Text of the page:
As early as the 1990s, China and Israel have established strong bilateral economic ties, especially in the defence industry, thus arousing the ill-concealed concerns of the United States.

These relations have grown in parallel with numerous political and economic understandings between China and the Gulf States, and this has enabled China to play an increasing role throughout the region.

The truce between Hamas and Israel was brokered by Egyptian President Al Sisi, but it was reached also thanks to the behind-the-scenes work carried out by Chinese diplomacy within the UN Security Council.

The Israeli-Palestinian conflict – within a scenario which remains complex, but sees the majority of political players committed to seeking new models of cooperation and peaceful coexistence – has become actually marginal, after having been the centre of gravity of the Middle East dynamics for seventy years. This probably helps explain the desperate move of Hamas which, on May 10, attempted to thwart negotiations by launching missiles against the Israeli cities, without this having any significant influence on the regional equilibria.

This is the reality that the new Israeli government shall face. A situation that was unimaginable only a few years ago and which leads us to say – paraphrasing Winston Churchill – that, with regard to the conflict in Palestine, “this is not the end. It is not even the beginning of the end. But it is, perhaps, the end of the beginning”.

Advisory Board Co-chair Honoris Causa Professor Giancarlo Elia Valori is an eminent Italian economist and businessman. He holds prestigious academic distinctions and national orders. Mr. Valori has lectured on international affairs and economics at the world’s leading universities such as Peking University, the Hebrew University of Jerusalem and the Yeshiva University in New York. He currently chairs “International World Group”, he is also the honorary president of Huawei Italy, economic adviser to the Chinese giant HNA Group. In 1992 he was appointed Officier de la Légion d’Honneur de la République Francaise, with this motivation: “A man who can see across borders to understand the world” and in 2002 he received the title “Honorable” of the Académie des Sciences de l’Institut de France. “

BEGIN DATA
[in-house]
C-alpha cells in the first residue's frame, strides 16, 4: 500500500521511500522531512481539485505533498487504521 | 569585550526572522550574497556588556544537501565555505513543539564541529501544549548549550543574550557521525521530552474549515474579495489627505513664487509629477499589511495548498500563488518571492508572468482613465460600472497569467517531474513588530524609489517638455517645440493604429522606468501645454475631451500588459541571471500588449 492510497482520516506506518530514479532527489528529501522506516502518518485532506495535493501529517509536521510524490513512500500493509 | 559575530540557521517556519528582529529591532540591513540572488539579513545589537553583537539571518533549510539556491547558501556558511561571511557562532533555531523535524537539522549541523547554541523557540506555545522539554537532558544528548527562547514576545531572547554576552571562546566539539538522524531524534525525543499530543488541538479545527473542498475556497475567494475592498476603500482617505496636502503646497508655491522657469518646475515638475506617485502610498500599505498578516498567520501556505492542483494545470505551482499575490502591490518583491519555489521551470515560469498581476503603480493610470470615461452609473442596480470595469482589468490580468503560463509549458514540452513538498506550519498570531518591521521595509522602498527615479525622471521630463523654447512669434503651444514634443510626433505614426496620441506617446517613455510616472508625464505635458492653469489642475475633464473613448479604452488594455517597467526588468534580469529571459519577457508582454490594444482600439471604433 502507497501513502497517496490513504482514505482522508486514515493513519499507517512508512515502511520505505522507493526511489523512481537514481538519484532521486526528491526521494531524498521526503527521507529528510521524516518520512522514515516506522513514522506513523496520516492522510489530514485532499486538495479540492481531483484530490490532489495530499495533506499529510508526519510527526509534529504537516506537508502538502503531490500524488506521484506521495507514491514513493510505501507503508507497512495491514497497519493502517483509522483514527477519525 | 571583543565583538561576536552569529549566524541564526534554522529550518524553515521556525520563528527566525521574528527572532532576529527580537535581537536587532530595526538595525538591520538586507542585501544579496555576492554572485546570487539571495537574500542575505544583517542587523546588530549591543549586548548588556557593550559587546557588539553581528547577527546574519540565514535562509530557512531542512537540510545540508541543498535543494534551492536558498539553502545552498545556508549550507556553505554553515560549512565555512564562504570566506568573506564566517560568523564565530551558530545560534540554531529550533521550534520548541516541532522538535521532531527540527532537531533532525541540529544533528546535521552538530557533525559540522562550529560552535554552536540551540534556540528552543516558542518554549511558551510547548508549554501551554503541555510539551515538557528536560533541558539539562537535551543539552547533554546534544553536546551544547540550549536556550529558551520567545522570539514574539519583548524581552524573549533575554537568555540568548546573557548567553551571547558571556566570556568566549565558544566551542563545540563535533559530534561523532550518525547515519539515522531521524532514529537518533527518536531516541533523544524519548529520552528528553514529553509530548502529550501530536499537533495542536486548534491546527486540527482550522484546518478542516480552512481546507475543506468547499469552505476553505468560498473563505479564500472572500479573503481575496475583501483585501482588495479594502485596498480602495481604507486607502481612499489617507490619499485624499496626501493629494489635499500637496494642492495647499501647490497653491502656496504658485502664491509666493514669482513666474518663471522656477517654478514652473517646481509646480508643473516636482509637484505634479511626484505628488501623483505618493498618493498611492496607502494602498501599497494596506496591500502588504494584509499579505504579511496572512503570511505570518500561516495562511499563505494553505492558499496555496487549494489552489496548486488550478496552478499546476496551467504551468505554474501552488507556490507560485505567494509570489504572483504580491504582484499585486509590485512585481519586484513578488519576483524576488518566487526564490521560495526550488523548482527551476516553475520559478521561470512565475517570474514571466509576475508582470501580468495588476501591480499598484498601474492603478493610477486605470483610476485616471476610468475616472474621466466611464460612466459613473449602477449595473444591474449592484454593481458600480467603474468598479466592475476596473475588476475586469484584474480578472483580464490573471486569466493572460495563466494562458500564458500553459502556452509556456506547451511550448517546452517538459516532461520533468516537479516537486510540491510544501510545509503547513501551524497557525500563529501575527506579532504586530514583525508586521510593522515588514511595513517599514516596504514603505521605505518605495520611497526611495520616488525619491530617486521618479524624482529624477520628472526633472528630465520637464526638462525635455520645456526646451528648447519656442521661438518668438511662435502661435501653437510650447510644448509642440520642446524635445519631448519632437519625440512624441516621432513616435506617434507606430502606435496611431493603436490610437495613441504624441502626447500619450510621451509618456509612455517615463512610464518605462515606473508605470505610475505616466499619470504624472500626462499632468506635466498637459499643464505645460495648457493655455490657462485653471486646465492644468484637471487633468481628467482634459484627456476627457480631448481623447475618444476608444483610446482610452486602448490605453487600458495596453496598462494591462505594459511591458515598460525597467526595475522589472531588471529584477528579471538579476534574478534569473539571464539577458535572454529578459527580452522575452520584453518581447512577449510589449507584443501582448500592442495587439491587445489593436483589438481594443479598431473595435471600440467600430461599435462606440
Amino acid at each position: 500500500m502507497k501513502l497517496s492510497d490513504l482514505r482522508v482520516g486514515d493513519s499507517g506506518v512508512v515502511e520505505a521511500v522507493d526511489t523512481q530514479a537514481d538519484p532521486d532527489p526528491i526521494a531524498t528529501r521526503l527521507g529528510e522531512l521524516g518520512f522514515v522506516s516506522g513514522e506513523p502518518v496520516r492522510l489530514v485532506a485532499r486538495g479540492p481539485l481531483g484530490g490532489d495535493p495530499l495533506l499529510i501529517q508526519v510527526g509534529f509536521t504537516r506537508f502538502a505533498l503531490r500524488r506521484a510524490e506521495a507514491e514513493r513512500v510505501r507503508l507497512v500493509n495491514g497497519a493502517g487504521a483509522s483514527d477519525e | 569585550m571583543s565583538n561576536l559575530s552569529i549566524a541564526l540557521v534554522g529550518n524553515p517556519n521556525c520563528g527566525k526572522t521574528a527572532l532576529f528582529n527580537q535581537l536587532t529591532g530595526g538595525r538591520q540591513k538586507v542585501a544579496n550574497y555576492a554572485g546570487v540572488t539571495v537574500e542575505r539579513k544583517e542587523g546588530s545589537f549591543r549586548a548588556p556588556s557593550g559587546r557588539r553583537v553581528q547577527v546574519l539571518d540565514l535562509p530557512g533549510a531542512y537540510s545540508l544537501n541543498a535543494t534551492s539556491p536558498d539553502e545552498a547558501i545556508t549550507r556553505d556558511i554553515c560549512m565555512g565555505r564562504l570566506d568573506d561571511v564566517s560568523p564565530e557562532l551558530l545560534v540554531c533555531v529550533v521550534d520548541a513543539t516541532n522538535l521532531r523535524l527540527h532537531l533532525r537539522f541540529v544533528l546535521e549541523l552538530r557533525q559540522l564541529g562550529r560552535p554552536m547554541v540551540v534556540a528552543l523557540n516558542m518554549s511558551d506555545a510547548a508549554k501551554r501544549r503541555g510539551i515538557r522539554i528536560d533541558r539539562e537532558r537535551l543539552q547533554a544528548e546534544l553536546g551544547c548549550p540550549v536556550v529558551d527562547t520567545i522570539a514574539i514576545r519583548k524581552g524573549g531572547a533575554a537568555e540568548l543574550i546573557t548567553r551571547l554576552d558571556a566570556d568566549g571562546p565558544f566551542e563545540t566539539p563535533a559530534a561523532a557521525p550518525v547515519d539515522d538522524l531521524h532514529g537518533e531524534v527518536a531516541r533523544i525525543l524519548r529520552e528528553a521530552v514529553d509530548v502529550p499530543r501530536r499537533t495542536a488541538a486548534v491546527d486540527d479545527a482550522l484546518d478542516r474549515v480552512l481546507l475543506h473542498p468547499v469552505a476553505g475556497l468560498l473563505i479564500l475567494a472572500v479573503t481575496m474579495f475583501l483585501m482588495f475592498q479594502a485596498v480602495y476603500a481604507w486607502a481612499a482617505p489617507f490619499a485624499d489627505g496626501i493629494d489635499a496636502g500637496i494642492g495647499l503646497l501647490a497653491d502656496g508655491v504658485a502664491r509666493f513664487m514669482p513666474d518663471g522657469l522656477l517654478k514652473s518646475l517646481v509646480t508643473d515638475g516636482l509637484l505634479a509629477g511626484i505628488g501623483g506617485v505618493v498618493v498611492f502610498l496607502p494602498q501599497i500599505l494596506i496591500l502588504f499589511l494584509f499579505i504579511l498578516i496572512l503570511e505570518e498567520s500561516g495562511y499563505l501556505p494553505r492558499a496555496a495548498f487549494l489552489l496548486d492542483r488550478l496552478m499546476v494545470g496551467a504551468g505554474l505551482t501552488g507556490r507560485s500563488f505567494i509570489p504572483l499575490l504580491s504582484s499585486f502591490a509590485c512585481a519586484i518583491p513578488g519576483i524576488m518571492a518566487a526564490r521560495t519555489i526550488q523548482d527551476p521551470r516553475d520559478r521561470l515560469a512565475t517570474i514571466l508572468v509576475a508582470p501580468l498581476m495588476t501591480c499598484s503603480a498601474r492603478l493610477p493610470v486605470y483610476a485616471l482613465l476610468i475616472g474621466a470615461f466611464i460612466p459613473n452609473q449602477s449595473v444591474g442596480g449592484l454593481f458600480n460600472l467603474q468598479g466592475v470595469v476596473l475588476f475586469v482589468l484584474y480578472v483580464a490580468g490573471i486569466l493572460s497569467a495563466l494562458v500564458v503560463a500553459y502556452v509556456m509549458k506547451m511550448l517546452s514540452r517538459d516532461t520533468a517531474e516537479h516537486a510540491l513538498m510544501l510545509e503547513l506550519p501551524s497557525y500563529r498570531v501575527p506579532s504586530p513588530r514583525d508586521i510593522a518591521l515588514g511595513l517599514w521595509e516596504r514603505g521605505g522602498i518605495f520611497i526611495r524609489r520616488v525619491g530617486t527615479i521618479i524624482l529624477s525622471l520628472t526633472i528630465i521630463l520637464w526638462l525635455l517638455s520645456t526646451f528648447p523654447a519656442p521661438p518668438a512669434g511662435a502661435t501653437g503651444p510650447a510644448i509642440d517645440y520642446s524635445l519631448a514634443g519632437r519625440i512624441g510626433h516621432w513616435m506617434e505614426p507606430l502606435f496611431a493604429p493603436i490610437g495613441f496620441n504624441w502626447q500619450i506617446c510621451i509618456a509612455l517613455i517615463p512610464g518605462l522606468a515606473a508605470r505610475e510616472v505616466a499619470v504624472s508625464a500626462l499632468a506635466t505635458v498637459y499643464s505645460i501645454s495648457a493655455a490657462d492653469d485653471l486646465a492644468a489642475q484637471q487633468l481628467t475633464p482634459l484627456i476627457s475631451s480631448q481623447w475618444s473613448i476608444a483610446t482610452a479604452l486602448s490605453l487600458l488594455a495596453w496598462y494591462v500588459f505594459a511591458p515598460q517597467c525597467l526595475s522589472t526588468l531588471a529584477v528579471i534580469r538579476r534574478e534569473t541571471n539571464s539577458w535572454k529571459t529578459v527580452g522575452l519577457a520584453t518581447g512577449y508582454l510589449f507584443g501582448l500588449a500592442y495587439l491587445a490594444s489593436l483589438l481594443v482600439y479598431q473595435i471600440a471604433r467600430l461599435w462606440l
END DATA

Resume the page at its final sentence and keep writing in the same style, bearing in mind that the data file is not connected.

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Middle East

Turkey’s Destruction of Cultural Heritage in Cyprus, Turkey, Artsakh



The Mother See of Holy Etchmiadzin of the Armenian Apostolic Church has recently hosted a conference on international religious freedom and peace with the blessings of His Holiness Karekin II, the Supreme Patriarch and Catholicos of All Armenians.

Tasoula Hadjitofi, the founding president of the Walk of Truth, was one of the invited guests. She spoke about genocide and her own experience in Cyprus, warning of Turkey’s religious freedom violations. Hadjitofi also called for joint legal actions against continued ethnic cleansing and destruction of Christian cultural heritage in Cyprus, Turkey, Nagorno-Karabakh (Artsakh) and other places by the Turkish government and its regional allies including Azerbaijan.

During the two-day conference, access to places of worship in war and conflict zones, the protection of religious and ethnic minorities, and preservation of cultural heritage were among the topics addressed by many distinguished speakers.  The conference paid particular attention to the situation of historic Armenian monasteries, churches, monuments, and archeological sites in parts of Nagorno-Karabakh that have been under Azeri occupation since the 2020 violent war unleashed by Azerbaijan.

Hadjitofi presented about the situation of Cyprus, sharing her recent visit to the Cypriot city of Famagusta (Varoshia), making historic parallels between the de-Christianisation of Asia Minor, Cyprus and Nagorno-Karabakh by Turkey, and its allies such as Azerbaijan. See Hadjitofi’s full speech here.

Author of the book, The Icon Hunter, Hadjitofi spoke with passion about her recent visit to the ghost city of Famagusta, occupied by Turkey since 1974. Her visit coincided with the 47th anniversary of the occupation. She was accompanied by journalist Tim Neshintov of Spiegel and photographer Julien Busch as she made several attempts to visit her home and pray at her church of Timios Stavrou (Holy Cross).